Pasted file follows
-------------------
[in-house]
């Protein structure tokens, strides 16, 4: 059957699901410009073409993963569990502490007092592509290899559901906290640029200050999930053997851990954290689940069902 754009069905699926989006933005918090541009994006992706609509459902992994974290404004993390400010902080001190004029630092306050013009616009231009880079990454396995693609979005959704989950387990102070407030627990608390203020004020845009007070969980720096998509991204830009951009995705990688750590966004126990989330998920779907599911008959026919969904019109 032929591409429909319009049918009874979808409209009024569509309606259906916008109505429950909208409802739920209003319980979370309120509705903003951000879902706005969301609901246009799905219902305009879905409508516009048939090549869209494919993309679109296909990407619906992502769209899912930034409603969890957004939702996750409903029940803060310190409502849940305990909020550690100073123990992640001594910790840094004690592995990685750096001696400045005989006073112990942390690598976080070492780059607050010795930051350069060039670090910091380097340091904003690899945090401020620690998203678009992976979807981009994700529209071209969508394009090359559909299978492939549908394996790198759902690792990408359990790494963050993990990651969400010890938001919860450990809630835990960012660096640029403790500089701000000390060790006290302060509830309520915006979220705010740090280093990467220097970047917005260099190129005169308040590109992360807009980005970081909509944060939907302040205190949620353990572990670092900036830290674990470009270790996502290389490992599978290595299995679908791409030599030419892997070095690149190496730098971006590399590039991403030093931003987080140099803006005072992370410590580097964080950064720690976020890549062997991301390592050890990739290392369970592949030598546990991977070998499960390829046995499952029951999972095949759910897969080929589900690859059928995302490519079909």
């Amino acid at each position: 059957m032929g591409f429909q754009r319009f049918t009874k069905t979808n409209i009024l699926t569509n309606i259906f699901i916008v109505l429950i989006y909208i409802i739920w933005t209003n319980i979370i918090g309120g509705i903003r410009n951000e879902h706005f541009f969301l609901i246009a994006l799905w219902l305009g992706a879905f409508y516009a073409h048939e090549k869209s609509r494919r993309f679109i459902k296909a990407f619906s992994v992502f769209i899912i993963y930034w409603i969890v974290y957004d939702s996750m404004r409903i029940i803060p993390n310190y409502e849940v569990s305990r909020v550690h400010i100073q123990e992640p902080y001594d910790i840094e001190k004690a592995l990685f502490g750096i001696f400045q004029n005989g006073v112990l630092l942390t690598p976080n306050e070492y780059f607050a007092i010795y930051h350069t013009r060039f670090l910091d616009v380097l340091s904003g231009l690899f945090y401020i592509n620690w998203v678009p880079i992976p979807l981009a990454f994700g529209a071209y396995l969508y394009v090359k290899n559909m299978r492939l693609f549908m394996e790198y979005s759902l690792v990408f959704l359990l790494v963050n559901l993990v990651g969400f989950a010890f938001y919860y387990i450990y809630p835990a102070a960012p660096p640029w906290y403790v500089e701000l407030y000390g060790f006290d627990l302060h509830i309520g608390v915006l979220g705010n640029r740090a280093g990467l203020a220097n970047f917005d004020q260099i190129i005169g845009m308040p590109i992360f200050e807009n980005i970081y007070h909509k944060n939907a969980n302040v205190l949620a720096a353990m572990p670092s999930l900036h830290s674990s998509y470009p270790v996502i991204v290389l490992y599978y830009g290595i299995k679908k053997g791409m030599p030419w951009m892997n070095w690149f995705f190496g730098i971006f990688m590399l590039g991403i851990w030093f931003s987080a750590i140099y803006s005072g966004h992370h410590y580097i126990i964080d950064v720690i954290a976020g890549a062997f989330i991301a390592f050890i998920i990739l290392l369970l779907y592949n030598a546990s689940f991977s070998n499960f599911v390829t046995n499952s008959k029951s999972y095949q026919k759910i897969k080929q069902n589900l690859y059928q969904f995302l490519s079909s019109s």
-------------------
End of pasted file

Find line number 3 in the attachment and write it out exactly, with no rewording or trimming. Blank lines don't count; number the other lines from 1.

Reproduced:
């Amino acid at each position: 059957m032929g591409f429909q754009r319009f049918t009874k069905t979808n409209i009024l699926t569509n309606i259906f699901i916008v109505l429950i989006y909208i409802i739920w933005t209003n319980i979370i918090g309120g509705i903003r410009n951000e879902h706005f541009f969301l609901i246009a994006l799905w219902l305009g992706a879905f409508y516009a073409h048939e090549k869209s609509r494919r993309f679109i459902k296909a990407f619906s992994v992502f769209i899912i993963y930034w409603i969890v974290y957004d939702s996750m404004r409903i029940i803060p993390n310190y409502e849940v569990s305990r909020v550690h400010i100073q123990e992640p902080y001594d910790i840094e001190k004690a592995l990685f502490g750096i001696f400045q004029n005989g006073v112990l630092l942390t690598p976080n306050e070492y780059f607050a007092i010795y930051h350069t013009r060039f670090l910091d616009v380097l340091s904003g231009l690899f945090y401020i592509n620690w998203v678009p880079i992976p979807l981009a990454f994700g529209a071209y396995l969508y394009v090359k290899n559909m299978r492939l693609f549908m394996e790198y979005s759902l690792v990408f959704l359990l790494v963050n559901l993990v990651g969400f989950a010890f938001y919860y387990i450990y809630p835990a102070a960012p660096p640029w906290y403790v500089e701000l407030y000390g060790f006290d627990l302060h509830i309520g608390v915006l979220g705010n640029r740090a280093g990467l203020a220097n970047f917005d004020q260099i190129i005169g845009m308040p590109i992360f200050e807009n980005i970081y007070h909509k944060n939907a969980n302040v205190l949620a720096a353990m572990p670092s999930l900036h830290s674990s998509y470009p270790v996502i991204v290389l490992y599978y830009g290595i299995k679908k053997g791409m030599p030419w951009m892997n070095w690149f995705f190496g730098i971006f990688m590399l590039g991403i851990w030093f931003s987080a750590i140099y803006s005072g966004h992370h410590y580097i126990i964080d950064v720690i954290a976020g890549a062997f989330i991301a390592f050890i998920i990739l290392l369970l779907y592949n030598a546990s689940f991977s070998n499960f599911v390829t046995n499952s008959k029951s999972y095949q026919k759910i897969k080929q069902n589900l690859y059928q969904f995302l490519s079909s019109s």